Phạm Đức Huy

Near death experience

I recount the experience and how it made me feel.

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Posted on December 27, 2018

For a moment today, I thought I was going to die
7PM. Walden Galleria Mall, Buffalo, New York.
The stores were still crowded, as people tried to enjoy the last of the holidays. I was walking with a friend, about to leave the place.
Suddenly, we heard loud foot steps.
One shopper sprung out of no where and ran towards the other end of the hall. In no time, a stream of human beings followed. All sort of people: young guy with red sneakers, fat middle aged woman one hand on her forehead. Small children fled in random directions. From the crowd, sparsely came these words: "I heard gun shots."
Someone screamed.
From the beginning to this point, I was frozen in one spot, thought everything was a prank of some sort. This looked like a Korean TV show, where people play cat and mouse in shopping malls with their K-pop idols. I looked for a cue, for someone to laugh it off, for some celebs to pop out and call it a day. It never happened.
The first store next to me quickly rolled down their protective metal door. The other stores followed suit.
This became too real for me. "Mass shooter", I thought to myself, "I may die".
And as if we came to the same conclusion at the same time, my friend gave me an odd look, and we started running.
I ran and I ran, with instinct, as people went amok in too many directions. An image of a misfiring bullet somehow landed on my back kept replaying in my head. 'I have to get out. I have to get out. This is the moment.'
We outran old people. Only lagged behind some young folks. Shoppers and mall employees blended altogether in one chaotic flood of indistinguishable colors. In our every step, stores besides us one by one closed their metal doors in a collective lock down. Some shoppers got to stay inside with store owners, hiding behind cabinets or fitting rooms. For the ones outside, the only way is OUT.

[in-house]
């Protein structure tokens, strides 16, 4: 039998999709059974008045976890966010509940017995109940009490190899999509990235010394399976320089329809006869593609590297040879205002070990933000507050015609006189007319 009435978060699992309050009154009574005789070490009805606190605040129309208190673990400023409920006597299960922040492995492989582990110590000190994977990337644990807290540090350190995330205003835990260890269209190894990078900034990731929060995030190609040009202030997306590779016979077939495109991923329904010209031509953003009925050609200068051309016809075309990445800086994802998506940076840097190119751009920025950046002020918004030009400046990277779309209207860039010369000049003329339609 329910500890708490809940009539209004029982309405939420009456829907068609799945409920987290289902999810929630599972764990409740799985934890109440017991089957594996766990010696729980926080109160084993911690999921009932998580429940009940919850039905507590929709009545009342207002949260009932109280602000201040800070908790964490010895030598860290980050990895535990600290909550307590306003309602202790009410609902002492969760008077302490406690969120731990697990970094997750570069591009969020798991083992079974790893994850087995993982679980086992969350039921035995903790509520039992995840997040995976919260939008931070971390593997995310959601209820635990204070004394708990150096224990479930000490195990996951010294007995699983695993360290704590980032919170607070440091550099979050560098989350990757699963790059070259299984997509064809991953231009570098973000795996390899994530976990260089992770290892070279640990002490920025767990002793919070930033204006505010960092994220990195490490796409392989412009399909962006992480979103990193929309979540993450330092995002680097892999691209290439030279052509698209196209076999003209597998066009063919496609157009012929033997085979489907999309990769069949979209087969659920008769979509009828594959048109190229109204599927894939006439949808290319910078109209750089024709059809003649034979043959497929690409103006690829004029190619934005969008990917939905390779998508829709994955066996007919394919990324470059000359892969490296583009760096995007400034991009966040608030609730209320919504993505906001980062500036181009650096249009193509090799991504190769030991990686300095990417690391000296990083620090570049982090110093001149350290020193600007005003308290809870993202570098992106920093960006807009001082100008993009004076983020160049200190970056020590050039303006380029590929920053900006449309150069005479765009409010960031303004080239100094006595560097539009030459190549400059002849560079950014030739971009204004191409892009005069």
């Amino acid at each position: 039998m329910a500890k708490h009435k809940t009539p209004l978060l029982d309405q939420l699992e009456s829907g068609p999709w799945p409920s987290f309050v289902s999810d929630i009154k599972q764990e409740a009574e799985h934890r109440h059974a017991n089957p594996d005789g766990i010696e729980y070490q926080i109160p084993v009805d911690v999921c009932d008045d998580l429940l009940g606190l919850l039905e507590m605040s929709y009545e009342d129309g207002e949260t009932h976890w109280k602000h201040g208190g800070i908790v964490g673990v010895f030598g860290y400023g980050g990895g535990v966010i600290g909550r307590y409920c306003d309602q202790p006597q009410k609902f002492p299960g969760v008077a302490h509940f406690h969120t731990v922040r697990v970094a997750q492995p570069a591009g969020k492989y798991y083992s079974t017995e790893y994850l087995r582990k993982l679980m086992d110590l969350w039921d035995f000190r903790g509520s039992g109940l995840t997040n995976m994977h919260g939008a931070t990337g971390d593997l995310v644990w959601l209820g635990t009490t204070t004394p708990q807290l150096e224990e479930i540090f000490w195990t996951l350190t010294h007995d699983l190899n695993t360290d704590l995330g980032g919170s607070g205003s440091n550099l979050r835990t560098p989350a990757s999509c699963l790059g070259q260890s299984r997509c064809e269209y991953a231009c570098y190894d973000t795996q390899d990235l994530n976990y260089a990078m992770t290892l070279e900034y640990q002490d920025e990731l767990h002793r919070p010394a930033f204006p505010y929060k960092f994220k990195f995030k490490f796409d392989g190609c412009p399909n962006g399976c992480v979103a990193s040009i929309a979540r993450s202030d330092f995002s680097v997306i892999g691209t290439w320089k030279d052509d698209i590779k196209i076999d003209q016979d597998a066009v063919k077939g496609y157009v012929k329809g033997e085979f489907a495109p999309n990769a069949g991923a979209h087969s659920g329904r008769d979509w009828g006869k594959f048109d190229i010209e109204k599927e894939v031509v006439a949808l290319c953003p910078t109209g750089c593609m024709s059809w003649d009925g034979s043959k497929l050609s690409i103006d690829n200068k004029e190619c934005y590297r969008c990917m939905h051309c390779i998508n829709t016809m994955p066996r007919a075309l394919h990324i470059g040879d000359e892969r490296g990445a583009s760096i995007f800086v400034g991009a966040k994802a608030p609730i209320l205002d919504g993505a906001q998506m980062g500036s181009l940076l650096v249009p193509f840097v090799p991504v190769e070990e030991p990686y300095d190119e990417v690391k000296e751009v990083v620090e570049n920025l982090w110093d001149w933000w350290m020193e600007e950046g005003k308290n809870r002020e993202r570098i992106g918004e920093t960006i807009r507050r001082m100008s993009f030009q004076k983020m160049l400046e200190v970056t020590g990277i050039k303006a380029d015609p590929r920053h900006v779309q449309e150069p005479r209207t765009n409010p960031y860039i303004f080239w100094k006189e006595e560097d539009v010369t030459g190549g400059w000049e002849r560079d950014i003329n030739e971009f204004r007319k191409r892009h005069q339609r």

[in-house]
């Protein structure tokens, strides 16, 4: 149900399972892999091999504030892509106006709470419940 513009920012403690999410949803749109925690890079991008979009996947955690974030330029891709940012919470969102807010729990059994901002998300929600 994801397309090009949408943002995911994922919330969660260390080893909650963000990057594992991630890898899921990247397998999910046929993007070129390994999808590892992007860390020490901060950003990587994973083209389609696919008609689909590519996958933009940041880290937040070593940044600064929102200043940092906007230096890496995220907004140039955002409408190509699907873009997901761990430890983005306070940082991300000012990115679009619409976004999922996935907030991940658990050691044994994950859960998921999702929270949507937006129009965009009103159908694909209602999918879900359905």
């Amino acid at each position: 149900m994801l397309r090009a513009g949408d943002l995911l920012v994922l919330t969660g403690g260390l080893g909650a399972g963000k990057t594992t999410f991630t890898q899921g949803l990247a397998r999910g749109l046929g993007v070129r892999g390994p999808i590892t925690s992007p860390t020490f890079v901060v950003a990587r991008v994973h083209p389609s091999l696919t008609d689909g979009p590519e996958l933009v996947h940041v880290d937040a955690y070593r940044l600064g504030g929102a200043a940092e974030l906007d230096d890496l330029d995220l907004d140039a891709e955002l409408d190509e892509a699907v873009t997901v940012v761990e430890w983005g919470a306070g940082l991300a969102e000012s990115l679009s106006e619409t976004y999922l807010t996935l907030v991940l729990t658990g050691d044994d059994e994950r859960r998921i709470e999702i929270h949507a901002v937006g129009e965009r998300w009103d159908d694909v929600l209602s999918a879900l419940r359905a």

I never felt this alive. Every inch of my body was vibrating, pushing me forward. My brain went strangely blank. Some where at the back of my head, an image of my family was waiting, encouraging. Finally, we reached an exit.
A swarm of police cars. Sirens echoed in the dark and cold parking lot. I saw officers talking, writing on their notepad. We talked to some people outside to recount events.
We saw frightened teenagers waiting for their Uber at the end of the road. We saw a couple hugging for what seemed like infinite. We saw families embracing one another intimately, in any corners, empty spaces, parking lot. They seemed not to care where they stood, as long as they were with their loved ones.
My friend made a final remark: "Haven't seen Buffalo this warm for a while"
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Written by Human, Not by AI
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